Unlike Carly Fiorina, Jindal never had a particularly strong appearance in the so-called “undercard” debates held before the main network events. He could not gain admission to the big stage because the networks (based on his dreadful poll numbers) regarded him as insignificant to the race. But the only way for Jindal to earn respectability was to get on the main stage and mount a strong performance. Jindal was trapped in a vicious cycle of irrelevance.

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Money matters and Jindal never had much of it. Presidential campaigns usually end not because they lack support but, rather, because they run out of money. Like several other candidates this cycle, Jindal lived off his super PAC, “Believe Again.” The PAC would organize most of Jindal’s campaign events in places like Iowa and invite the candidate to attend. That strategy can only sustain a campaign for so long. Even a well-funded super PAC can’t underwrite your payroll and rent or supply money for travel. By the end, Jindal faced a cash crisis. And he had no persuasive argument to make to prospective donors about why they should write him a check for $2,600. His campaign might have, quite literally, run out of gas.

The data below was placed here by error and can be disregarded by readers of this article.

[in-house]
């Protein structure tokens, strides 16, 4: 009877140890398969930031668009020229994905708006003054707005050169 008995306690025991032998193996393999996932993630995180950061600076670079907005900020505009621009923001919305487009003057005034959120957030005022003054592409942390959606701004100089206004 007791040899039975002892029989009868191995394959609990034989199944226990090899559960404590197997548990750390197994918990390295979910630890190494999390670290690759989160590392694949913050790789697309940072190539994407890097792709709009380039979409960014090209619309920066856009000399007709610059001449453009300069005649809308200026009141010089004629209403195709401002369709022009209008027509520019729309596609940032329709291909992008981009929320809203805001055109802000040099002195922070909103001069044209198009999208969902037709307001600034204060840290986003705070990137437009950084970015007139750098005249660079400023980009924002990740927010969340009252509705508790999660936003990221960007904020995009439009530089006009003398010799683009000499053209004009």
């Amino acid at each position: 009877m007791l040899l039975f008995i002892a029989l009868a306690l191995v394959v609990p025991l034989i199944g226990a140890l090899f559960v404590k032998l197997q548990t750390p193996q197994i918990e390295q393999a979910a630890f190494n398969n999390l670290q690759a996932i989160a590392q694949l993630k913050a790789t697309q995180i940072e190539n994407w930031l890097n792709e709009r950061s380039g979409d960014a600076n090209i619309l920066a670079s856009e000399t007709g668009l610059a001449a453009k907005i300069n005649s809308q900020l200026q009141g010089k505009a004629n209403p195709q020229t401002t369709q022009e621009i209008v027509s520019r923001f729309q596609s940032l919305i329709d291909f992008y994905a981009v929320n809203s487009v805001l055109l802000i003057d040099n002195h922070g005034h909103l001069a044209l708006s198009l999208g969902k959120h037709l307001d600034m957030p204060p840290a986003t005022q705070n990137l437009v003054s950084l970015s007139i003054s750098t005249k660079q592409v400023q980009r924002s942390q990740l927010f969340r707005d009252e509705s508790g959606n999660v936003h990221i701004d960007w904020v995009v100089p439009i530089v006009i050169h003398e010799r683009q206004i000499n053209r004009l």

First impressions are important and Jindal’s was a disaster. In some ways, and perhaps unfair to him, Jindal was always a joke with many political observers and late-night comedians. Jindal could never live down his disastrous national debut in February 2009, when he delivered the Republican Party’s response to President Obama’s first speech to a joint session of Congress. Jindal’s speech was not just bad; it was a ghastly communications disaster that haunts him still. Jindal’s horrendous self-parody created an impression of him as gaffe-prone bumbler. He could never rid himself of the damage from his ill-fated introduction to the American public.

Explaining his decision to quit his campaign, Jindal said on Tuesday, "it is not my time." Perhaps, after he’s had time for reflection, Jindal will realize that timing was the least of his problems. He was simply a failed governor, with no coherent rationale for his candidacy, who proved a mediocre campaigner and a terrible fundraiser.

There is never a good time for a campaign like the one Jindal ran.

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Watch our mash-up of some of Jindal's most over-used lines:
[jwplayer file="http://media.salon.com/2015/11/ByeBobby.Asha_.11.18.2015.mp4" image="http://media.salon.com/2015/11/bobby-jindal.jpg"][/jwplayer]


Robert Mann

Robert Mann is Manship Chair of Journalism at LSU’s Manship School of Mass Communication and author of “Daisy Petals and Mushroom Clouds: LBJ, Barry Goldwater and the Ad that Changed American Politics.”